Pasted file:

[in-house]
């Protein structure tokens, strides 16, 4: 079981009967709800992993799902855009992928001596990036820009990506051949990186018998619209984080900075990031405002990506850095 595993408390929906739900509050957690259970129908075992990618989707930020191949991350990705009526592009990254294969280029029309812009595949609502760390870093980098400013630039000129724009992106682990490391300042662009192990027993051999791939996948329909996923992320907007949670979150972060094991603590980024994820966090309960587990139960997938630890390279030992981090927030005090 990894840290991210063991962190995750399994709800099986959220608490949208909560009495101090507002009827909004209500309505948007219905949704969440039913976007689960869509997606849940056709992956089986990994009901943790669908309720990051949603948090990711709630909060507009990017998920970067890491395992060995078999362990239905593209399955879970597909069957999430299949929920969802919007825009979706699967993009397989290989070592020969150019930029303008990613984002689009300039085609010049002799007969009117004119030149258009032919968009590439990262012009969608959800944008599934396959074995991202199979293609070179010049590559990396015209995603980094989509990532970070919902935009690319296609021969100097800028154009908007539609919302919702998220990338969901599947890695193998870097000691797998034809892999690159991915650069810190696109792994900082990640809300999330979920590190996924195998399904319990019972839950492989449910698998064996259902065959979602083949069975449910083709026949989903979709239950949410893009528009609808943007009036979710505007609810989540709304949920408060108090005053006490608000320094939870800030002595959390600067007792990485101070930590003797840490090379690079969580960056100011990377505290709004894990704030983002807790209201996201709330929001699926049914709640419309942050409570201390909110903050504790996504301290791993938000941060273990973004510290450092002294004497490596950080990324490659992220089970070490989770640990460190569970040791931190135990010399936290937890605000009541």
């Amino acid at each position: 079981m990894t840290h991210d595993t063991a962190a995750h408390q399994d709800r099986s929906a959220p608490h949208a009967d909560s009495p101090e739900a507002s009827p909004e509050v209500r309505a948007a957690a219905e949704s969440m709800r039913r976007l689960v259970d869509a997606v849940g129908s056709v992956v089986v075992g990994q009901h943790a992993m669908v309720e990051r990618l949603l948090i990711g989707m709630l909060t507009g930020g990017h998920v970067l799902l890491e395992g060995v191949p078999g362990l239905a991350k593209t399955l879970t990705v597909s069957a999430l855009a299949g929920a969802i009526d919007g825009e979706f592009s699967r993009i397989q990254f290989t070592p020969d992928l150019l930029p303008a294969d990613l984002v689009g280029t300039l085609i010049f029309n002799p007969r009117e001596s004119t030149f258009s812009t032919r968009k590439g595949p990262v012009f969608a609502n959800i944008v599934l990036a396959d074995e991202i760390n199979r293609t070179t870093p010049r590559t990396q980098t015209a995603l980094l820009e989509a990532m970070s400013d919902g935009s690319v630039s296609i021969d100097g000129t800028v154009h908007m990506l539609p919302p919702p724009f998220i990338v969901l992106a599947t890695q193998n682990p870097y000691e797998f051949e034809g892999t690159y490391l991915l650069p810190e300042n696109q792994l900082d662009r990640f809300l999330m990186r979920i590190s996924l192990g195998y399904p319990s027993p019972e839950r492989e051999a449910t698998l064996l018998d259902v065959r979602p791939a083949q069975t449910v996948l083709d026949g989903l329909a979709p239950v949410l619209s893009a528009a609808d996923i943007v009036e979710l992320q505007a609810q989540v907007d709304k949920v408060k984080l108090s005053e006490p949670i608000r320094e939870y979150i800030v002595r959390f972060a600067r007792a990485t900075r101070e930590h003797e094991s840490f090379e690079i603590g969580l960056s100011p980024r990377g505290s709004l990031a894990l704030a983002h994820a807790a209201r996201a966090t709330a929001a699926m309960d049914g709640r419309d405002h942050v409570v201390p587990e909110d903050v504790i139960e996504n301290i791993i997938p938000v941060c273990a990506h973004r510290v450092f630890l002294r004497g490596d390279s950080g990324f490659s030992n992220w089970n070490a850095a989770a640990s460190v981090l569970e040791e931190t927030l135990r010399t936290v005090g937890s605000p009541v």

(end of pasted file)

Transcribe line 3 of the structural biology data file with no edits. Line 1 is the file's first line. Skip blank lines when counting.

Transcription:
């Amino acid at each position: 079981m990894t840290h991210d595993t063991a962190a995750h408390q399994d709800r099986s929906a959220p608490h949208a009967d909560s009495p101090e739900a507002s009827p909004e509050v209500r309505a948007a957690a219905e949704s969440m709800r039913r976007l689960v259970d869509a997606v849940g129908s056709v992956v089986v075992g990994q009901h943790a992993m669908v309720e990051r990618l949603l948090i990711g989707m709630l909060t507009g930020g990017h998920v970067l799902l890491e395992g060995v191949p078999g362990l239905a991350k593209t399955l879970t990705v597909s069957a999430l855009a299949g929920a969802i009526d919007g825009e979706f592009s699967r993009i397989q990254f290989t070592p020969d992928l150019l930029p303008a294969d990613l984002v689009g280029t300039l085609i010049f029309n002799p007969r009117e001596s004119t030149f258009s812009t032919r968009k590439g595949p990262v012009f969608a609502n959800i944008v599934l990036a396959d074995e991202i760390n199979r293609t070179t870093p010049r590559t990396q980098t015209a995603l980094l820009e989509a990532m970070s400013d919902g935009s690319v630039s296609i021969d100097g000129t800028v154009h908007m990506l539609p919302p919702p724009f998220i990338v969901l992106a599947t890695q193998n682990p870097y000691e797998f051949e034809g892999t690159y490391l991915l650069p810190e300042n696109q792994l900082d662009r990640f809300l999330m990186r979920i590190s996924l192990g195998y399904p319990s027993p019972e839950r492989e051999a449910t698998l064996l018998d259902v065959r979602p791939a083949q069975t449910v996948l083709d026949g989903l329909a979709p239950v949410l619209s893009a528009a609808d996923i943007v009036e979710l992320q505007a609810q989540v907007d709304k949920v408060k984080l108090s005053e006490p949670i608000r320094e939870y979150i800030v002595r959390f972060a600067r007792a990485t900075r101070e930590h003797e094991s840490f090379e690079i603590g969580l960056s100011p980024r990377g505290s709004l990031a894990l704030a983002h994820a807790a209201r996201a966090t709330a929001a699926m309960d049914g709640r419309d405002h942050v409570v201390p587990e909110d903050v504790i139960e996504n301290i791993i997938p938000v941060c273990a990506h973004r510290v450092f630890l002294r004497g490596d390279s950080g990324f490659s030992n992220w089970n070490a850095a989770a640990s460190v981090l569970e040791e931190t927030l135990r010399t936290v005090g937890s605000p009541v």